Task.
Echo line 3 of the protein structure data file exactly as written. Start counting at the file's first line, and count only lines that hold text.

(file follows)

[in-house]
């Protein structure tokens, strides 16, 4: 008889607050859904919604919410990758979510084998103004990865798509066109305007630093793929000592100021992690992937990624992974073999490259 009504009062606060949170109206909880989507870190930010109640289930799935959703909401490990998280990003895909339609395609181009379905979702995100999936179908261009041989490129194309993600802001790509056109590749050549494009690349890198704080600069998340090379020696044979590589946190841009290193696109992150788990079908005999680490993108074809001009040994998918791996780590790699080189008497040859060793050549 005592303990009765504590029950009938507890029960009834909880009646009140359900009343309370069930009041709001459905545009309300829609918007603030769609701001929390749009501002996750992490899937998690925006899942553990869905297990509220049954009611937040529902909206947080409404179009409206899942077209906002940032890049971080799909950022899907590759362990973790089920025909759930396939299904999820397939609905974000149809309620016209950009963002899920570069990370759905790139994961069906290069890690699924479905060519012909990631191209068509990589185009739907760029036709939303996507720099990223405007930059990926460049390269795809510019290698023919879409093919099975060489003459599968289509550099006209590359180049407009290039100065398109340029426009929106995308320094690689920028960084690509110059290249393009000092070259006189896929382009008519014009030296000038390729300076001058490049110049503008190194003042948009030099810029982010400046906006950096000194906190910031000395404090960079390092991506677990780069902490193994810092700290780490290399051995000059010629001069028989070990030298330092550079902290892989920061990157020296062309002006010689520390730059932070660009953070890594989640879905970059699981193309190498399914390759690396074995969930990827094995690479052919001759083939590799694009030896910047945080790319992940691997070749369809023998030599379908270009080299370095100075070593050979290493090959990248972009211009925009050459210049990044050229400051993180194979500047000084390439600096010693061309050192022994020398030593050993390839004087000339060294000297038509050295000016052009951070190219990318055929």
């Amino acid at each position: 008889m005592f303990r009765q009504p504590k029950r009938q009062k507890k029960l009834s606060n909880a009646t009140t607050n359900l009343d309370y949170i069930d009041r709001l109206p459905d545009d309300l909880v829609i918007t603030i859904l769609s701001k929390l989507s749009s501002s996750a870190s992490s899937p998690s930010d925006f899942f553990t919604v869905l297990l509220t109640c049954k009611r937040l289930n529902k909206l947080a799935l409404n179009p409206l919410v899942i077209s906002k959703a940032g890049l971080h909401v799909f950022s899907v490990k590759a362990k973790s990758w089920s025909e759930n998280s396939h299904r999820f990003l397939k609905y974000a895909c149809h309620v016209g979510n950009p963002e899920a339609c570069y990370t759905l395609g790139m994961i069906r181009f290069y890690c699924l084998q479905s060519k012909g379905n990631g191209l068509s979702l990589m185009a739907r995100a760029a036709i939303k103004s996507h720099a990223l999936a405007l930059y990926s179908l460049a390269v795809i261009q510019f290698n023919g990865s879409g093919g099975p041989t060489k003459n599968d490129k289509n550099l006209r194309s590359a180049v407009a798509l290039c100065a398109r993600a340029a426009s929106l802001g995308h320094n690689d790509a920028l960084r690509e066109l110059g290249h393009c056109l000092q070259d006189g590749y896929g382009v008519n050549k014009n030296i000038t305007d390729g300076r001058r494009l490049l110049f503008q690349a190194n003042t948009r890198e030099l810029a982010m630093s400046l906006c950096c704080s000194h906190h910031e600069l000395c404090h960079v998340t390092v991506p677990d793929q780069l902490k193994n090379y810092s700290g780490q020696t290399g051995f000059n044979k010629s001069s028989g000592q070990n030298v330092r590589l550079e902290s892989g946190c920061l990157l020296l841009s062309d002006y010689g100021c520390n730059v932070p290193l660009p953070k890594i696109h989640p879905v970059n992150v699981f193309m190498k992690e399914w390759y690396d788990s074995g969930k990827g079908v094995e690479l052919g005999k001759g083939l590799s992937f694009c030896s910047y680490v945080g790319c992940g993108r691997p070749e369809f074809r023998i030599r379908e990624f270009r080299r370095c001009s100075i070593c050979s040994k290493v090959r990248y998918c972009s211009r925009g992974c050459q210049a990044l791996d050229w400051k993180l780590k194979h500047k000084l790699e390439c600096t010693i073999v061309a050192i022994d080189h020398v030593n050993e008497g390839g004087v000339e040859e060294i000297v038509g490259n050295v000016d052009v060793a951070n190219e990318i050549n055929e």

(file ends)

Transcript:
């Amino acid at each position: 008889m005592f303990r009765q009504p504590k029950r009938q009062k507890k029960l009834s606060n909880a009646t009140t607050n359900l009343d309370y949170i069930d009041r709001l109206p459905d545009d309300l909880v829609i918007t603030i859904l769609s701001k929390l989507s749009s501002s996750a870190s992490s899937p998690s930010d925006f899942f553990t919604v869905l297990l509220t109640c049954k009611r937040l289930n529902k909206l947080a799935l409404n179009p409206l919410v899942i077209s906002k959703a940032g890049l971080h909401v799909f950022s899907v490990k590759a362990k973790s990758w089920s025909e759930n998280s396939h299904r999820f990003l397939k609905y974000a895909c149809h309620v016209g979510n950009p963002e899920a339609c570069y990370t759905l395609g790139m994961i069906r181009f290069y890690c699924l084998q479905s060519k012909g379905n990631g191209l068509s979702l990589m185009a739907r995100a760029a036709i939303k103004s996507h720099a990223l999936a405007l930059y990926s179908l460049a390269v795809i261009q510019f290698n023919g990865s879409g093919g099975p041989t060489k003459n599968d490129k289509n550099l006209r194309s590359a180049v407009a798509l290039c100065a398109r993600a340029a426009s929106l802001g995308h320094n690689d790509a920028l960084r690509e066109l110059g290249h393009c056109l000092q070259d006189g590749y896929g382009v008519n050549k014009n030296i000038t305007d390729g300076r001058r494009l490049l110049f503008q690349a190194n003042t948009r890198e030099l810029a982010m630093s400046l906006c950096c704080s000194h906190h910031e600069l000395c404090h960079v998340t390092v991506p677990d793929q780069l902490k193994n090379y810092s700290g780490q020696t290399g051995f000059n044979k010629s001069s028989g000592q070990n030298v330092r590589l550079e902290s892989g946190c920061l990157l020296l841009s062309d002006y010689g100021c520390n730059v932070p290193l660009p953070k890594i696109h989640p879905v970059n992150v699981f193309m190498k992690e399914w390759y690396d788990s074995g969930k990827g079908v094995e690479l052919g005999k001759g083939l590799s992937f694009c030896s910047y680490v945080g790319c992940g993108r691997p070749e369809f074809r023998i030599r379908e990624f270009r080299r370095c001009s100075i070593c050979s040994k290493v090959r990248y998918c972009s211009r925009g992974c050459q210049a990044l791996d050229w400051k993180l780590k194979h500047k000084l790699e390439c600096t010693i073999v061309a050192i022994d080189h020398v030593n050993e008497g390839g004087v000339e040859e060294i000297v038509g490259n050295v000016d052009v060793a951070n190219e990318i050549n055929e």